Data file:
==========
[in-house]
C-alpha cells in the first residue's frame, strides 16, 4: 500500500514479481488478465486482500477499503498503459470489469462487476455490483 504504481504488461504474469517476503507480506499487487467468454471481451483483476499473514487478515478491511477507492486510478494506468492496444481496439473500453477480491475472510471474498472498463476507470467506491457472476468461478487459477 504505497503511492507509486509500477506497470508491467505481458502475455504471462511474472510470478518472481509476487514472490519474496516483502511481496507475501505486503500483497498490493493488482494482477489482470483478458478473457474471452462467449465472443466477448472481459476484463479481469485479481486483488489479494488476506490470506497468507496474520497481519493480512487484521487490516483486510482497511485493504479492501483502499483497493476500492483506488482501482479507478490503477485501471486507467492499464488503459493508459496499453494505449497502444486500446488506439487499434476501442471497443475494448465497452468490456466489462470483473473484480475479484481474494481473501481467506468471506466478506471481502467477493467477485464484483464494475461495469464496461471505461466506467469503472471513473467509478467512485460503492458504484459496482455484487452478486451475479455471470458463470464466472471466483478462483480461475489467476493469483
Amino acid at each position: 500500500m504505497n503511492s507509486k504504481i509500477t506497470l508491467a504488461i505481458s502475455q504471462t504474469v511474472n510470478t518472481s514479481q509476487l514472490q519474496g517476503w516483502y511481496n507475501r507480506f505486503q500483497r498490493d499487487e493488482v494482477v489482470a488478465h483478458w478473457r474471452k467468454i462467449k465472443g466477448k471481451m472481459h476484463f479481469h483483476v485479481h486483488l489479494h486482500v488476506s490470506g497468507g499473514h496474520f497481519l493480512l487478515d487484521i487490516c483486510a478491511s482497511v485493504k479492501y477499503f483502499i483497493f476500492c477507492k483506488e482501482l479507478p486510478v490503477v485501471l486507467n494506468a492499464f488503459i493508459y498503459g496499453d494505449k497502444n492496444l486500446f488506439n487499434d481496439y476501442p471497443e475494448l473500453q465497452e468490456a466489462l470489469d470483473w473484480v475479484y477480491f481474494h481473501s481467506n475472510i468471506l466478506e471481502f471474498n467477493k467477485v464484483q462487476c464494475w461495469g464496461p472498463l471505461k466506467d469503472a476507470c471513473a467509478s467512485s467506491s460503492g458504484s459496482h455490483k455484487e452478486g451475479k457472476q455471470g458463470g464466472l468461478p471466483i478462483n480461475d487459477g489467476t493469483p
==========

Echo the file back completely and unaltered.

[in-house]
C-alpha cells in the first residue's frame, strides 16, 4: 500500500514479481488478465486482500477499503498503459470489469462487476455490483 504504481504488461504474469517476503507480506499487487467468454471481451483483476499473514487478515478491511477507492486510478494506468492496444481496439473500453477480491475472510471474498472498463476507470467506491457472476468461478487459477 504505497503511492507509486509500477506497470508491467505481458502475455504471462511474472510470478518472481509476487514472490519474496516483502511481496507475501505486503500483497498490493493488482494482477489482470483478458478473457474471452462467449465472443466477448472481459476484463479481469485479481486483488489479494488476506490470506497468507496474520497481519493480512487484521487490516483486510482497511485493504479492501483502499483497493476500492483506488482501482479507478490503477485501471486507467492499464488503459493508459496499453494505449497502444486500446488506439487499434476501442471497443475494448465497452468490456466489462470483473473484480475479484481474494481473501481467506468471506466478506471481502467477493467477485464484483464494475461495469464496461471505461466506467469503472471513473467509478467512485460503492458504484459496482455484487452478486451475479455471470458463470464466472471466483478462483480461475489467476493469483
Amino acid at each position: 500500500m504505497n503511492s507509486k504504481i509500477t506497470l508491467a504488461i505481458s502475455q504471462t504474469v511474472n510470478t518472481s514479481q509476487l514472490q519474496g517476503w516483502y511481496n507475501r507480506f505486503q500483497r498490493d499487487e493488482v494482477v489482470a488478465h483478458w478473457r474471452k467468454i462467449k465472443g466477448k471481451m472481459h476484463f479481469h483483476v485479481h486483488l489479494h486482500v488476506s490470506g497468507g499473514h496474520f497481519l493480512l487478515d487484521i487490516c483486510a478491511s482497511v485493504k479492501y477499503f483502499i483497493f476500492c477507492k483506488e482501482l479507478p486510478v490503477v485501471l486507467n494506468a492499464f488503459i493508459y498503459g496499453d494505449k497502444n492496444l486500446f488506439n487499434d481496439y476501442p471497443e475494448l473500453q465497452e468490456a466489462l470489469d470483473w473484480v475479484y477480491f481474494h481473501s481467506n475472510i468471506l466478506e471481502f471474498n467477493k467477485v464484483q462487476c464494475w461495469g464496461p472498463l471505461k466506467d469503472a476507470c471513473a467509478s467512485s467506491s460503492g458504484s459496482h455490483k455484487e452478486g451475479k457472476q455471470g458463470g464466472l468461478p471466483i478462483n480461475d487459477g489467476t493469483p